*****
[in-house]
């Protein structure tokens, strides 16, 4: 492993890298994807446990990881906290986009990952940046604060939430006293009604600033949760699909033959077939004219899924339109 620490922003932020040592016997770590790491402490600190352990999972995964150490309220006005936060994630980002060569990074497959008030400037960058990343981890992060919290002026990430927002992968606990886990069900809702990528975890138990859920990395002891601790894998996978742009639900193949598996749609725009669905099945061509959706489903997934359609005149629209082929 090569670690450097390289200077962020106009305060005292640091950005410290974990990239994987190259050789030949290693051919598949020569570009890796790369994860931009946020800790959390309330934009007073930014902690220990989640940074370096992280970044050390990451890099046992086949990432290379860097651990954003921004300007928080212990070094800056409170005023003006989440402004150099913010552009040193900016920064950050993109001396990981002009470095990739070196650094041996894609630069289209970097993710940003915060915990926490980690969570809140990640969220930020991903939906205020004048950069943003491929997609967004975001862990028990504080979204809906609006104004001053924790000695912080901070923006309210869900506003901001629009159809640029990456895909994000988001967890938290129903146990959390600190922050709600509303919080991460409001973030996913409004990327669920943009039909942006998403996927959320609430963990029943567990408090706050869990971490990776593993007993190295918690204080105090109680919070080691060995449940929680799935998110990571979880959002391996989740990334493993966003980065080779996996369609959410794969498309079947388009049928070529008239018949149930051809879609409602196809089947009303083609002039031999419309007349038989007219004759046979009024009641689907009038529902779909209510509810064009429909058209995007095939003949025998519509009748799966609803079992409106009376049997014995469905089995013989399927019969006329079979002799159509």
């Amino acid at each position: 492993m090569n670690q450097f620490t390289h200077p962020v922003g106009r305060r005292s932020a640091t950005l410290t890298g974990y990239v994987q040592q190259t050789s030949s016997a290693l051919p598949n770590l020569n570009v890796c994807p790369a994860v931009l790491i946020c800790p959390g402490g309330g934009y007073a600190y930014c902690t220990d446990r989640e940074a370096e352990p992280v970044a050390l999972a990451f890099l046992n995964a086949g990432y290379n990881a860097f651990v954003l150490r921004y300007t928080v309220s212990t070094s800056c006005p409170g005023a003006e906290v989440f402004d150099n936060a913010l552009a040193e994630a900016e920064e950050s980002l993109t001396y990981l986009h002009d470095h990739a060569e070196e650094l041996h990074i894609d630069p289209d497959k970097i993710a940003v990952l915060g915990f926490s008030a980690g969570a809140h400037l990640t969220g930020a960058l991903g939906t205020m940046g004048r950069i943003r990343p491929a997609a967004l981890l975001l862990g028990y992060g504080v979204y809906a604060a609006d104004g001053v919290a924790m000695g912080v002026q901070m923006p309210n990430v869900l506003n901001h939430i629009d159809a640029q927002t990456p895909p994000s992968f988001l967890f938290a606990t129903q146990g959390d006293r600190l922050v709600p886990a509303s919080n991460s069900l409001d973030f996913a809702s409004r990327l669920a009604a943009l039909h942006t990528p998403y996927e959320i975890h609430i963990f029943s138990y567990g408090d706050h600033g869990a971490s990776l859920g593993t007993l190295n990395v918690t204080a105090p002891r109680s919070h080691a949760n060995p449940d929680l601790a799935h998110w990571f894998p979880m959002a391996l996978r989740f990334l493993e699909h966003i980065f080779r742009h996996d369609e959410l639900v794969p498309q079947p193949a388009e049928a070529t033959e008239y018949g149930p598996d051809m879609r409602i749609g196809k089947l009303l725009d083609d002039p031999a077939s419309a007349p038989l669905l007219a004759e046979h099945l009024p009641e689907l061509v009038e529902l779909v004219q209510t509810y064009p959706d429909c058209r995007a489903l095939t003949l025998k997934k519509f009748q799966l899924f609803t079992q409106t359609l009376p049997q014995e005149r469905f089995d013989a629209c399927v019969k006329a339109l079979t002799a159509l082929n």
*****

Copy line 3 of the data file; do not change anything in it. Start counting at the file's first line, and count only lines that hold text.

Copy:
């Amino acid at each position: 492993m090569n670690q450097f620490t390289h200077p962020v922003g106009r305060r005292s932020a640091t950005l410290t890298g974990y990239v994987q040592q190259t050789s030949s016997a290693l051919p598949n770590l020569n570009v890796c994807p790369a994860v931009l790491i946020c800790p959390g402490g309330g934009y007073a600190y930014c902690t220990d446990r989640e940074a370096e352990p992280v970044a050390l999972a990451f890099l046992n995964a086949g990432y290379n990881a860097f651990v954003l150490r921004y300007t928080v309220s212990t070094s800056c006005p409170g005023a003006e906290v989440f402004d150099n936060a913010l552009a040193e994630a900016e920064e950050s980002l993109t001396y990981l986009h002009d470095h990739a060569e070196e650094l041996h990074i894609d630069p289209d497959k970097i993710a940003v990952l915060g915990f926490s008030a980690g969570a809140h400037l990640t969220g930020a960058l991903g939906t205020m940046g004048r950069i943003r990343p491929a997609a967004l981890l975001l862990g028990y992060g504080v979204y809906a604060a609006d104004g001053v919290a924790m000695g912080v002026q901070m923006p309210n990430v869900l506003n901001h939430i629009d159809a640029q927002t990456p895909p994000s992968f988001l967890f938290a606990t129903q146990g959390d006293r600190l922050v709600p886990a509303s919080n991460s069900l409001d973030f996913a809702s409004r990327l669920a009604a943009l039909h942006t990528p998403y996927e959320i975890h609430i963990f029943s138990y567990g408090d706050h600033g869990a971490s990776l859920g593993t007993l190295n990395v918690t204080a105090p002891r109680s919070h080691a949760n060995p449940d929680l601790a799935h998110w990571f894998p979880m959002a391996l996978r989740f990334l493993e699909h966003i980065f080779r742009h996996d369609e959410l639900v794969p498309q079947p193949a388009e049928a070529t033959e008239y018949g149930p598996d051809m879609r409602i749609g196809k089947l009303l725009d083609d002039p031999a077939s419309a007349p038989l669905l007219a004759e046979h099945l009024p009641e689907l061509v009038e529902l779909v004219q209510t509810y064009p959706d429909c058209r995007a489903l095939t003949l025998k997934k519509f009748q799966l899924f609803t079992q409106t359609l009376p049997q014995e005149r469905f089995d013989a629209c399927v019969k006329a339109l079979t002799a159509l082929n």